Alzheimer’s Q & A
Do you have questions about Alzheimer’s Disease?
Q: What is Alzheimer’s disease?
A: Alzheimer’s disease is an irreversible disease of the brain that affects memory, thinking skills, and eventually the ability to complete daily tasks. Alzheimer’s is one type of dementia, the most common form.
Q: What is Dementia?
A: Dementia is a general term for memory loss that is severe enough to impact daily life, and there are many forms.
Q: What causes Alzheimer’s disease?
A: There is no single known cause for Alzheimer’s. Risk factors can include advancing age and inherited genetics.
Q: Who has Alzheimer’s disease?
A: In the U.S., 5.4 million people have the disease and 50% of individuals age 85 and older have Alzheimer’s disease. Every 71 seconds a new case is diagnosed.
Q: Isn’t Memory Loss a normal part of aging?
A: Occasional memory loss, such as forgetting the name of someone you just met, can be a normal part of aging. Alzheimer’s is much more severe than occasional memory loss; it is a disease that causes brain cells to malfunction and eventually die.
Q: What should I think about when moving a loved one into a long-term care setting?
A: Know that there is no “one size fits all” solution for your loved one. When thinking about moving a loved one into a long-term care setting, you absolutely want to know the preferences and needs of the person with dementia. Research options to decide which is a good fit. Talk to providers and ask about their training and how their facility caters to Alzheimer’s and dementia specifically. Take into account the feelings of the current caregiver or family member, even if that is you. Are you feeling stressed, helpless or hopeless? If so, it is time to get help.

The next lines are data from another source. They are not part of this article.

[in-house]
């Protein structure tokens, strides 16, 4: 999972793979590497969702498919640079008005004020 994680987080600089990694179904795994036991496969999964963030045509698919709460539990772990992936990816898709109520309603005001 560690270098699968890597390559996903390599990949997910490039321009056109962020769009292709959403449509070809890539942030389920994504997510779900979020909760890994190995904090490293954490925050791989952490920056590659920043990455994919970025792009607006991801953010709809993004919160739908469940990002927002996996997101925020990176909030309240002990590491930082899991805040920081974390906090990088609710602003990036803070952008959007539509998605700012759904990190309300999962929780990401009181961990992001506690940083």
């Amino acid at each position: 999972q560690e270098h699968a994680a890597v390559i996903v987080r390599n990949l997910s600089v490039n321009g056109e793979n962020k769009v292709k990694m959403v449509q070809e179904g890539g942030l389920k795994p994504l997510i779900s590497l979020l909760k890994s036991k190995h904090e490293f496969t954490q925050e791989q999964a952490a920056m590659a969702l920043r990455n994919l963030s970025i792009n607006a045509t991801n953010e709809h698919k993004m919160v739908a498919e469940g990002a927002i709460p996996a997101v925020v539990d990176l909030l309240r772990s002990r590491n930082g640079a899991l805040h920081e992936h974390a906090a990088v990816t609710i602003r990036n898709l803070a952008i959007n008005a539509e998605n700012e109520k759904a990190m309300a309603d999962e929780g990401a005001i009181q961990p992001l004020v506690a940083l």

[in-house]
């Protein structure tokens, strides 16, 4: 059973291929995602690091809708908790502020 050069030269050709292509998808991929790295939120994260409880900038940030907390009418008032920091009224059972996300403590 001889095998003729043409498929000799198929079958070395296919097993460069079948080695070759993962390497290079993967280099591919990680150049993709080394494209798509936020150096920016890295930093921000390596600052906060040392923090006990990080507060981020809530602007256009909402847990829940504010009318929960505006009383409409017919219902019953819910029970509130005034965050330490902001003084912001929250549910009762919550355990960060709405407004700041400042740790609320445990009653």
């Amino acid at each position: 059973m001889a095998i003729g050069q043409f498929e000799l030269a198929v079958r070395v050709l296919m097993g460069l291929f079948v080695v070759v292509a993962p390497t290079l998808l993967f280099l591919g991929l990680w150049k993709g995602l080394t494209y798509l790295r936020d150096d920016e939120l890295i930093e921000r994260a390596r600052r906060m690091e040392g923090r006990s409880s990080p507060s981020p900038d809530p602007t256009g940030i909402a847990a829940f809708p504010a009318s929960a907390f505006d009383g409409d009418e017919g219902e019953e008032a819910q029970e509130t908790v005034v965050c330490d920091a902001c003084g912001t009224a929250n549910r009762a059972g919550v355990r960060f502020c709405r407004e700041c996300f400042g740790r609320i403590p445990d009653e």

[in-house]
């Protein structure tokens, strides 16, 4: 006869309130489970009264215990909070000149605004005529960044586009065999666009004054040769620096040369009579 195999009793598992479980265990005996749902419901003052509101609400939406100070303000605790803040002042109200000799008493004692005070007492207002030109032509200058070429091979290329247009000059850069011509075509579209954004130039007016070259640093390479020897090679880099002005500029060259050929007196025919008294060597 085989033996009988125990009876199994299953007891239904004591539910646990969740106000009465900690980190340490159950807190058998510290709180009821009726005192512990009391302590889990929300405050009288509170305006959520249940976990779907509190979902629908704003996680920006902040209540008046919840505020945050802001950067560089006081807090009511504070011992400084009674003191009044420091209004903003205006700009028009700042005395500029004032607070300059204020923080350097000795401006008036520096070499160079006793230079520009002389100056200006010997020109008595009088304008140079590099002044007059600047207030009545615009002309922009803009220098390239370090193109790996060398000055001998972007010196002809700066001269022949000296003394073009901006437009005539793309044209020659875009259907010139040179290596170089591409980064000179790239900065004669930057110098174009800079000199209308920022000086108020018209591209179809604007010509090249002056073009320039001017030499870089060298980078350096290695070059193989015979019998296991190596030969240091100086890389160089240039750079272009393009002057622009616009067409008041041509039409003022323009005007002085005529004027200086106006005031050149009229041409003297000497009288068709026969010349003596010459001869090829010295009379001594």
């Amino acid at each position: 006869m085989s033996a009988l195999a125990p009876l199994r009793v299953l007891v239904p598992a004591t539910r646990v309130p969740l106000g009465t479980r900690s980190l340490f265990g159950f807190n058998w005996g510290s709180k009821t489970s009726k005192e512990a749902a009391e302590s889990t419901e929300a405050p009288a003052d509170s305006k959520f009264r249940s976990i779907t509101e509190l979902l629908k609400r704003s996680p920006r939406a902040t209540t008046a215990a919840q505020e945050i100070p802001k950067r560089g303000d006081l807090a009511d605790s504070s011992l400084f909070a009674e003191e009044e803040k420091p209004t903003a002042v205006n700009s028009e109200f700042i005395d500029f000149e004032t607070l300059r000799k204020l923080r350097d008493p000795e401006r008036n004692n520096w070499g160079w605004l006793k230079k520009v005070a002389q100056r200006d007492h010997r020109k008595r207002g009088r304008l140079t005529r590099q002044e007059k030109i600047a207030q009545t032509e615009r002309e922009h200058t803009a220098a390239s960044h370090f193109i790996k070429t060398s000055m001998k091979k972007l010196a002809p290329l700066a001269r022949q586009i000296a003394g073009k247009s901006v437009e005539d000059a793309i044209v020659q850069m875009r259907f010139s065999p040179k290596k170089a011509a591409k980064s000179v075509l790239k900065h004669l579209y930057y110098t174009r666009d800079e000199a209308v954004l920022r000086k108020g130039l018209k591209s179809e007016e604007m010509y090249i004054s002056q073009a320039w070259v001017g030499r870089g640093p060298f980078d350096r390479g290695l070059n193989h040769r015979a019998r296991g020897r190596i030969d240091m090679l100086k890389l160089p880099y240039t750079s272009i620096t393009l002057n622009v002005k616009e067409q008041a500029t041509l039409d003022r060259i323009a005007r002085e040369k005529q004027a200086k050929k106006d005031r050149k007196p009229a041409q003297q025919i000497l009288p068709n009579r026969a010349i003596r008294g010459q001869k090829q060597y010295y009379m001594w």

Q: How long does Alzheimer’s disease last on average?
A: Those with Alzheimer’s live an average of eight years after their symptoms become noticeable to others, but how long the disease lasts is dependent upon age and other health conditions.
Q: At what stage should I consider professional care?
A: As Alzheimer’s progresses, your loved one may need more help with daily tasks. The level of medical care your loved one needs is the most important factor. When you become concerned about the safety and the need for constant supervision is great, it is time to look into professional care options.